New Canaan Library is seeking permission to install a “mirror house” at South Avenue and Maple Street where people could preview the organization’s widely anticipated rebuilding project.
The temporary 230-square-foot structure would use “interactive 3-dimensional tour from inside,” according to an application filed with the Planning & Zoning Commission.
“From the outside the look of the structure is that of a ‘mirrored glass house’ due to the fact that it has very highly reflective surfaces on three sides running the full height,” owner’s agent Paul Stone of Karp Associates said in a Special Permit application filed on behalf of the library. “Essentially, it’s a mirrored box, no gables. From the interior one can see out as though it’s clear glass, but from the outside it appears as a mirror.”
P&Z is to take up the application during a regular meeting Tuesday, one week after the library won a key signal of support from New Canaan’s legislative body.
The Town Council on March 24 voted 10-2 to deny a motion that would have effectively halted the library’s project for one year so that preservationists could figure out a use for the original 1913 building building and fundraise for its restoration and maintenance. The library is seeking a $10 million contribution from the town toward its overall $30 million project and is fundraising the balance.
Those in favor of the delay—preservationists as well as Councilmen Tom Butterworth and Cristina A. Ross among them—argued that the century-old building is a rare architectural and historic gem of New Canaan that lends to the look and feel of the downtown. Keeping the original structure is called for by the document that guides planning decisions for the town, the preservationists argued, and though the library owns the building and property, the organization is quasi-public in that taxpayers fund its operations. The preservationists also pooh-poohed plans to create a town green where the original building sits, saying New Canaan can have plenty of green space there in addition to keeping the structure.
Yet others, including library leadership and board members, said the town green is an integral part of the overall design for the property and cannot be sacrificed without sending architects back to the drawing board and forcing the project’s development team to go back to all of the donors who have pledged money. No one has identified a use for the building, the municipality shouldn’t be taking on additional vacant structures at this time and the structure itself would be out of harmony with the future library, they said.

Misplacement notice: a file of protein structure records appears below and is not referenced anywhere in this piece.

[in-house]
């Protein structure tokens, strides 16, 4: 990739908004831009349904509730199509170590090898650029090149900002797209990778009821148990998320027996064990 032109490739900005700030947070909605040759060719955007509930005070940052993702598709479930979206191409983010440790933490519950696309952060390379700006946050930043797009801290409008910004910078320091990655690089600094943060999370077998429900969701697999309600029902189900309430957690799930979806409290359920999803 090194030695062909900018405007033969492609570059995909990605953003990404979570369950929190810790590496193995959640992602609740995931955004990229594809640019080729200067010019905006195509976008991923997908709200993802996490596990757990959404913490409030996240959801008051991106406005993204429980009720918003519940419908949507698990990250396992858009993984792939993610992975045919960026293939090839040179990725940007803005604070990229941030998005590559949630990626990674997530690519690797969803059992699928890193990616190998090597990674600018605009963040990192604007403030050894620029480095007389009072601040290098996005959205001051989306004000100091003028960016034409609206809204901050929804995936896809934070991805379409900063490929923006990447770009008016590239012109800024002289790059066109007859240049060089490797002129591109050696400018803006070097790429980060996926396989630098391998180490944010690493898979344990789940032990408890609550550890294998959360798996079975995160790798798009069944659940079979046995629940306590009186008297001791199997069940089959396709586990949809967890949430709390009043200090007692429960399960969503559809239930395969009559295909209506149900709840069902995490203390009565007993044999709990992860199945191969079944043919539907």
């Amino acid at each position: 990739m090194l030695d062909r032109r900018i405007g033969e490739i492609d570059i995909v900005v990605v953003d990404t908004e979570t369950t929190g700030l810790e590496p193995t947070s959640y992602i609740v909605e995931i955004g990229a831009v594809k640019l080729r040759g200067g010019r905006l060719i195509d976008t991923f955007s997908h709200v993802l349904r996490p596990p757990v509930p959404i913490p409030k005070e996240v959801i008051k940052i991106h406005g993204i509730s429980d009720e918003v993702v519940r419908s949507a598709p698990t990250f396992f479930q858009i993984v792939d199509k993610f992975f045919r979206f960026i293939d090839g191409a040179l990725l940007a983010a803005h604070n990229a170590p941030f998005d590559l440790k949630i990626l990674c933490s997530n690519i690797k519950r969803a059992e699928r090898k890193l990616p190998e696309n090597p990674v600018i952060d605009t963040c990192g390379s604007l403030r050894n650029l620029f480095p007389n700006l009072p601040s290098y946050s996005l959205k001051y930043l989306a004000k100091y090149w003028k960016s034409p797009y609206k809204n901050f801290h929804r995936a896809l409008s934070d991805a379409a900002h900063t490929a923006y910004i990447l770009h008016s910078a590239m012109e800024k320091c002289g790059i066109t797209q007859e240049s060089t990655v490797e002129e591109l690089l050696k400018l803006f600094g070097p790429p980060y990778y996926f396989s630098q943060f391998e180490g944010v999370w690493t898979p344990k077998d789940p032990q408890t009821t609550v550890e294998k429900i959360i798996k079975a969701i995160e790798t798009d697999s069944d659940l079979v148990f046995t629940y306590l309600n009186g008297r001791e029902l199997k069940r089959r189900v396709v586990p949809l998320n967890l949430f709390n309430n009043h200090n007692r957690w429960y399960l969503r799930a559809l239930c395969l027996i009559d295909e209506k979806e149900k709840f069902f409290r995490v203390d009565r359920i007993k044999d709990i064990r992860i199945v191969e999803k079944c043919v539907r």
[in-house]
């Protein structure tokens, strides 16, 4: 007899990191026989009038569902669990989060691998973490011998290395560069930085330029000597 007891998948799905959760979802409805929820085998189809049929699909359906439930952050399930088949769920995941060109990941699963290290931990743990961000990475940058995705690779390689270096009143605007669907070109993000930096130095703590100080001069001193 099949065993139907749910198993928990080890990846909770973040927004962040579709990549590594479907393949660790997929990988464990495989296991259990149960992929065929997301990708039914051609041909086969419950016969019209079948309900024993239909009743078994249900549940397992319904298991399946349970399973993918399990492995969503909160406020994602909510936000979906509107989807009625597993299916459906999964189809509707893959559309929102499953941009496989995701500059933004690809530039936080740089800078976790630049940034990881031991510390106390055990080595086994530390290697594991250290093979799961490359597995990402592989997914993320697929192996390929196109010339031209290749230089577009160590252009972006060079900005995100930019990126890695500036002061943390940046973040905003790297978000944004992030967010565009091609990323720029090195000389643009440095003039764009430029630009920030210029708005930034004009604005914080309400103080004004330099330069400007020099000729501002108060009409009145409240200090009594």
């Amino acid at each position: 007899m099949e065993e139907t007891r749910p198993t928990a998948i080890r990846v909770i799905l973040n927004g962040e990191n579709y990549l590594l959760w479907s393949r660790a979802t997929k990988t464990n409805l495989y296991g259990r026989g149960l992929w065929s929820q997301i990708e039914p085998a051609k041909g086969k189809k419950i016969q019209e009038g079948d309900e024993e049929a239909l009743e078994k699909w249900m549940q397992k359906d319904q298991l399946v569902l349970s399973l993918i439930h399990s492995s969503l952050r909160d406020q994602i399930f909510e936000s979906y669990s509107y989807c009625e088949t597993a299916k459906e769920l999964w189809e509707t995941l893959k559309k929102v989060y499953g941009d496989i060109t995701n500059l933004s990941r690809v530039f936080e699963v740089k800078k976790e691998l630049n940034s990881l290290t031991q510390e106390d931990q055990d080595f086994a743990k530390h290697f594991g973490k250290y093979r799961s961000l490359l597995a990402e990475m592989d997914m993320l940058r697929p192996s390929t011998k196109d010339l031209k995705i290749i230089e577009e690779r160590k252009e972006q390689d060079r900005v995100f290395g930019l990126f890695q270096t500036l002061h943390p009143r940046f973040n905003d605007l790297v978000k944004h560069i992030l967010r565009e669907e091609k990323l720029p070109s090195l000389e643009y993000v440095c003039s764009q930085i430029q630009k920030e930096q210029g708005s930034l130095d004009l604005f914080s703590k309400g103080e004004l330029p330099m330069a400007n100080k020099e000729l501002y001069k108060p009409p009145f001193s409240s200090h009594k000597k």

Councilman Steve Karl called the decision facing the town highly emotional and said that while he has listened to the preservationists’ point of view, keeping the building “is a very steep, steep mountain to climb.’
Not only would more than $1 million (as much as $3 million) be needed in order to preserve the building as opposed to demolishing it, but a substantial fund would need to be built for its ongoing maintenance.
In addition, Karl noted that the Town Council in recent years has worked hard to figure out what buildings the town could offload, not take on additional ones.
“The fact that we would be adding another building, it’s just hard to think about,” he said. “The realities are too insurmountable to me at this time.”
Karl added, “I have been thinking about this so much over the past couple of months. I just can’t get there. I really can’t. It is the library’s property. If we are tired of putting all of those pieces together, to be on the 5-yard line and have another big stumbling block put in front of them, I just don’t think it’s fair. They have actually offered to sell the building, we could try to move the building. I love the idea of moving it. If we could try to save it, I would be all in and help as much as I could to figure that out. But to sacrifice that town green and to step up right now and get in their way, I just can’t see that this is a good idea. I really can’t And I really have tried my best to look at both sides of the argument. I really, really have. I have looked in the mirror several times. I love that building. I learned to read in that building, Tracey [Karl] learned to read in that building. It’s an emotional thing. It really, really is. It’s tough but we are doing this for our great-grandkids. We are not doing this for us. It’s for the next 100 years, not the last 100 years.”
In addition to Karl, those voting down the motion included Chairman John Engel, Vice Chairmen Sven Englund and Rich Townsend, Robin Bates-Mason, Liz Donovan, Mark Grzymski, Mike Mauro, Maria Naughton and Penny Young. The Town Council’s vote on the $10 million itself is still to come and likely would require at least one addiondal future vote for bond issuance.
Under the New Canaan Zoning Regulations, “accessory buildings or structures not customarily and reasonably incidental, as determined by the Commission, to a permitted principal use” are allowed with a Special Permit (see page 54).
According to Stone’s application, the creators of the “mirror house” are “award-winning designers from Estonia and this would be their first U.S. installation.”
“As one approaches the structure the effect would be very intriguing as it reflects virtually every bit of its surroundings,” he said. “This Mirrored Glass House would serve as an on-site announcement to the world of the upcoming New New Canaan Library project, and to help facilitate the public fundraising phase. Also, it would be an homage to New Canaan’s mid-century modern movement.”
Inside, the installation would have just one interior space and no kitchen or bathroom, he said.
“[T]his is strictly a ‘visitor center,’ ” Stone said in the application. “This is not a dwelling. There are no wetlands on this parcel. There is no planned exterior lighting on the structure. When the major library building project begins, then this structure would be removed.”